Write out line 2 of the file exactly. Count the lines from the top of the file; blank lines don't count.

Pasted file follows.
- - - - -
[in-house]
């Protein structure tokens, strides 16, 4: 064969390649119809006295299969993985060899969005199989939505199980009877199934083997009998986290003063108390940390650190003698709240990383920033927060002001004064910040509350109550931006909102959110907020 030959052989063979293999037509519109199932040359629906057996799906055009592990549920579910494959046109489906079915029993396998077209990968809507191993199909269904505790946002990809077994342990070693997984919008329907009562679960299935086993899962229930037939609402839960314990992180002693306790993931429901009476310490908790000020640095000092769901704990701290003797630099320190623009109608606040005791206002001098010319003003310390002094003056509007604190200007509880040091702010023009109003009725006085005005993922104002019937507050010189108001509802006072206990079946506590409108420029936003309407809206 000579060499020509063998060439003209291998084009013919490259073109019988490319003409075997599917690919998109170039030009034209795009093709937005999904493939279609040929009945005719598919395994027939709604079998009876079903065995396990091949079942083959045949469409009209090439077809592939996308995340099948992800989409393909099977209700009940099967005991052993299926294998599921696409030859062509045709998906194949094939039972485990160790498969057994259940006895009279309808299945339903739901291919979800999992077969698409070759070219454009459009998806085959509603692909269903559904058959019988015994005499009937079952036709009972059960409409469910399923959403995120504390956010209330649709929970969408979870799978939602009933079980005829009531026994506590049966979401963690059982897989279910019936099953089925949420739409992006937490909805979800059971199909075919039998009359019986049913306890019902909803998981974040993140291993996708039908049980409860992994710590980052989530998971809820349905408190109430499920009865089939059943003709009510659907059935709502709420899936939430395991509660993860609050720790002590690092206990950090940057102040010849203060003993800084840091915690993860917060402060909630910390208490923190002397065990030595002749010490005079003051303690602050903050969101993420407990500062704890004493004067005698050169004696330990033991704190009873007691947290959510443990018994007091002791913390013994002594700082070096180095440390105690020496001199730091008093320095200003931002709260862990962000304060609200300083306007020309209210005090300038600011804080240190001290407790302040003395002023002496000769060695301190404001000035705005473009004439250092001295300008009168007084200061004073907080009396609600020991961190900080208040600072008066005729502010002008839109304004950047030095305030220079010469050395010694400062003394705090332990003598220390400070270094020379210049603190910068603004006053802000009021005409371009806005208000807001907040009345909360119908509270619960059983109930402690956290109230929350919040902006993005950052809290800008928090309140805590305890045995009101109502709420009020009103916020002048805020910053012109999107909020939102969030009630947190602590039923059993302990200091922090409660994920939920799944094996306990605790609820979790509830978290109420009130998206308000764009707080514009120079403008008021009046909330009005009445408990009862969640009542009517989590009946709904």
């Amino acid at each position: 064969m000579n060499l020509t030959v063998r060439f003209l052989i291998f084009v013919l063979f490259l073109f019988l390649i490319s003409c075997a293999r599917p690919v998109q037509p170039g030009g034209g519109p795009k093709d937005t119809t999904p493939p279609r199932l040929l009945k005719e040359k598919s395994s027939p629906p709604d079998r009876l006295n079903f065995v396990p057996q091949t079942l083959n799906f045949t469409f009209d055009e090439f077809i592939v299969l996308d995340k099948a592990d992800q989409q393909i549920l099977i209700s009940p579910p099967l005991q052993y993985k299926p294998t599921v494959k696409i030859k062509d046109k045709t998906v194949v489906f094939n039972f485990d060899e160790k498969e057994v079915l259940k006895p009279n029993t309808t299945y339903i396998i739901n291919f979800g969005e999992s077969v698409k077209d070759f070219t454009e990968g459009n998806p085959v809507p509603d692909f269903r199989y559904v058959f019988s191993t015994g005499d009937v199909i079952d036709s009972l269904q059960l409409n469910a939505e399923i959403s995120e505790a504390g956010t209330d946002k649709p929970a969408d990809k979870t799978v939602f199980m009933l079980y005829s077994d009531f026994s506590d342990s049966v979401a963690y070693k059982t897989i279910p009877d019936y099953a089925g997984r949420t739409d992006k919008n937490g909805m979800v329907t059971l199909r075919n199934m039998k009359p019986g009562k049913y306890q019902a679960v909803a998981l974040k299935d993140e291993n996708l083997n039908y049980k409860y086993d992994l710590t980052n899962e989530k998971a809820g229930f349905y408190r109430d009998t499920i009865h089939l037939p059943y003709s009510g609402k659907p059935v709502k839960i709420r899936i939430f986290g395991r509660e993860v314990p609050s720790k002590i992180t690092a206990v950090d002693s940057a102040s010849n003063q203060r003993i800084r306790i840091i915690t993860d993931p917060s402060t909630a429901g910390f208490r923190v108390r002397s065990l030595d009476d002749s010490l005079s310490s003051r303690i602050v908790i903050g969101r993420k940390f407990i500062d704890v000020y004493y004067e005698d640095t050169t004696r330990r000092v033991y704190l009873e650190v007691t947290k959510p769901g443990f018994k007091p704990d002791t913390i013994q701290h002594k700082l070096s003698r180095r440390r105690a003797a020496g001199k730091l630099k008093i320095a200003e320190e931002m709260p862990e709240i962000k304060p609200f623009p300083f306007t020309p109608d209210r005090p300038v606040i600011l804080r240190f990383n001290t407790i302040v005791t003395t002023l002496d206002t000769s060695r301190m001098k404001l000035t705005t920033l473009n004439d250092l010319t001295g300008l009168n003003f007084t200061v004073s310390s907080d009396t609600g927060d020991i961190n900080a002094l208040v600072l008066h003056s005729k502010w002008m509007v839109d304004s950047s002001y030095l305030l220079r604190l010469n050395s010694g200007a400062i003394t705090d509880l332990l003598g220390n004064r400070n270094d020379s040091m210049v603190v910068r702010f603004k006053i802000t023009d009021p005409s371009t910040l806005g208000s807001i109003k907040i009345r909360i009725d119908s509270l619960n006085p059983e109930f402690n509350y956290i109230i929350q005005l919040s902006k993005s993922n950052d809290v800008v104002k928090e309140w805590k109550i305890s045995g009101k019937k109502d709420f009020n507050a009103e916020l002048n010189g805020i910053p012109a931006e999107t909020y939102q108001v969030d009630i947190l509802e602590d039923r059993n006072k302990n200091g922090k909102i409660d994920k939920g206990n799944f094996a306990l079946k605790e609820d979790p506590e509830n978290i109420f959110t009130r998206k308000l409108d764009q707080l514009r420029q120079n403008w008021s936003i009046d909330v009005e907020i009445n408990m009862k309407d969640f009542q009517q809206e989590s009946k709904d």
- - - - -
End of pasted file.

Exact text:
């Protein structure tokens, strides 16, 4: 064969390649119809006295299969993985060899969005199989939505199980009877199934083997009998986290003063108390940390650190003698709240990383920033927060002001004064910040509350109550931006909102959110907020 030959052989063979293999037509519109199932040359629906057996799906055009592990549920579910494959046109489906079915029993396998077209990968809507191993199909269904505790946002990809077994342990070693997984919008329907009562679960299935086993899962229930037939609402839960314990992180002693306790993931429901009476310490908790000020640095000092769901704990701290003797630099320190623009109608606040005791206002001098010319003003310390002094003056509007604190200007509880040091702010023009109003009725006085005005993922104002019937507050010189108001509802006072206990079946506590409108420029936003309407809206 000579060499020509063998060439003209291998084009013919490259073109019988490319003409075997599917690919998109170039030009034209795009093709937005999904493939279609040929009945005719598919395994027939709604079998009876079903065995396990091949079942083959045949469409009209090439077809592939996308995340099948992800989409393909099977209700009940099967005991052993299926294998599921696409030859062509045709998906194949094939039972485990160790498969057994259940006895009279309808299945339903739901291919979800999992077969698409070759070219454009459009998806085959509603692909269903559904058959019988015994005499009937079952036709009972059960409409469910399923959403995120504390956010209330649709929970969408979870799978939602009933079980005829009531026994506590049966979401963690059982897989279910019936099953089925949420739409992006937490909805979800059971199909075919039998009359019986049913306890019902909803998981974040993140291993996708039908049980409860992994710590980052989530998971809820349905408190109430499920009865089939059943003709009510659907059935709502709420899936939430395991509660993860609050720790002590690092206990950090940057102040010849203060003993800084840091915690993860917060402060909630910390208490923190002397065990030595002749010490005079003051303690602050903050969101993420407990500062704890004493004067005698050169004696330990033991704190009873007691947290959510443990018994007091002791913390013994002594700082070096180095440390105690020496001199730091008093320095200003931002709260862990962000304060609200300083306007020309209210005090300038600011804080240190001290407790302040003395002023002496000769060695301190404001000035705005473009004439250092001295300008009168007084200061004073907080009396609600020991961190900080208040600072008066005729502010002008839109304004950047030095305030220079010469050395010694400062003394705090332990003598220390400070270094020379210049603190910068603004006053802000009021005409371009806005208000807001907040009345909360119908509270619960059983109930402690956290109230929350919040902006993005950052809290800008928090309140805590305890045995009101109502709420009020009103916020002048805020910053012109999107909020939102969030009630947190602590039923059993302990200091922090409660994920939920799944094996306990605790609820979790509830978290109420009130998206308000764009707080514009120079403008008021009046909330009005009445408990009862969640009542009517989590009946709904």